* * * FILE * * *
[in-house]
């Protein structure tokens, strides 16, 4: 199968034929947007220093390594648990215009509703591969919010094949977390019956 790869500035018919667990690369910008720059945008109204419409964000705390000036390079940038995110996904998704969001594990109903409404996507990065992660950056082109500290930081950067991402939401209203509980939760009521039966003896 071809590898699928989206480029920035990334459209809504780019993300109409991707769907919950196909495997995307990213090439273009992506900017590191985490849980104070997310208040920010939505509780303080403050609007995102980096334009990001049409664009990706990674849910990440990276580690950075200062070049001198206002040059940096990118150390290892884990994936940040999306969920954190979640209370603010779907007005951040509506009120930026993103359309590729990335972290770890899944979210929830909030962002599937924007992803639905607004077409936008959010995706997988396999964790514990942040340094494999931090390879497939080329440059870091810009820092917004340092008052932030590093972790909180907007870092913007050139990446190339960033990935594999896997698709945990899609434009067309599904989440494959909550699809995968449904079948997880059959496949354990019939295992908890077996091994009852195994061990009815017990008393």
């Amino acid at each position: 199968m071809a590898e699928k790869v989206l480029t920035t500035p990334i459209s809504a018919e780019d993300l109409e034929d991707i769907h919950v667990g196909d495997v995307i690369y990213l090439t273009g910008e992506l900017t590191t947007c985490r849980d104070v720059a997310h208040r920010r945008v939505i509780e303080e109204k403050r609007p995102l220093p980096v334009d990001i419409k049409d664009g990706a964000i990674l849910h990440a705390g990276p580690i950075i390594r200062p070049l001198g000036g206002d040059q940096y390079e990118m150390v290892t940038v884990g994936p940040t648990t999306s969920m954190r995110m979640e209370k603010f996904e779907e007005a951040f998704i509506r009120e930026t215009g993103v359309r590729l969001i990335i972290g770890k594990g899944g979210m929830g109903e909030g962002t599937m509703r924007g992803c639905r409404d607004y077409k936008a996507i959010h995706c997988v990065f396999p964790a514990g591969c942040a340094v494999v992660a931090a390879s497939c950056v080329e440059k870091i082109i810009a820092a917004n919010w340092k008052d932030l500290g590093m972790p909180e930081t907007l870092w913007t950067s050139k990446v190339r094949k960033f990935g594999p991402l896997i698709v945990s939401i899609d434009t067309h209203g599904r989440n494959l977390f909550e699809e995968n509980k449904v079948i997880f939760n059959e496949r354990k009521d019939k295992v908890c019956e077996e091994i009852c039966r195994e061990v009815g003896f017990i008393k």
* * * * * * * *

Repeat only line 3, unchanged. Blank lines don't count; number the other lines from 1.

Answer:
């Amino acid at each position: 199968m071809a590898e699928k790869v989206l480029t920035t500035p990334i459209s809504a018919e780019d993300l109409e034929d991707i769907h919950v667990g196909d495997v995307i690369y990213l090439t273009g910008e992506l900017t590191t947007c985490r849980d104070v720059a997310h208040r920010r945008v939505i509780e303080e109204k403050r609007p995102l220093p980096v334009d990001i419409k049409d664009g990706a964000i990674l849910h990440a705390g990276p580690i950075i390594r200062p070049l001198g000036g206002d040059q940096y390079e990118m150390v290892t940038v884990g994936p940040t648990t999306s969920m954190r995110m979640e209370k603010f996904e779907e007005a951040f998704i509506r009120e930026t215009g993103v359309r590729l969001i990335i972290g770890k594990g899944g979210m929830g109903e909030g962002t599937m509703r924007g992803c639905r409404d607004y077409k936008a996507i959010h995706c997988v990065f396999p964790a514990g591969c942040a340094v494999v992660a931090a390879s497939c950056v080329e440059k870091i082109i810009a820092a917004n919010w340092k008052d932030l500290g590093m972790p909180e930081t907007l870092w913007t950067s050139k990446v190339r094949k960033f990935g594999p991402l896997i698709v945990s939401i899609d434009t067309h209203g599904r989440n494959l977390f909550e699809e995968n509980k449904v079948i997880f939760n059959e496949r354990k009521d019939k295992v908890c019956e077996e091994i009852c039966r195994e061990v009815g003896f017990i008393k």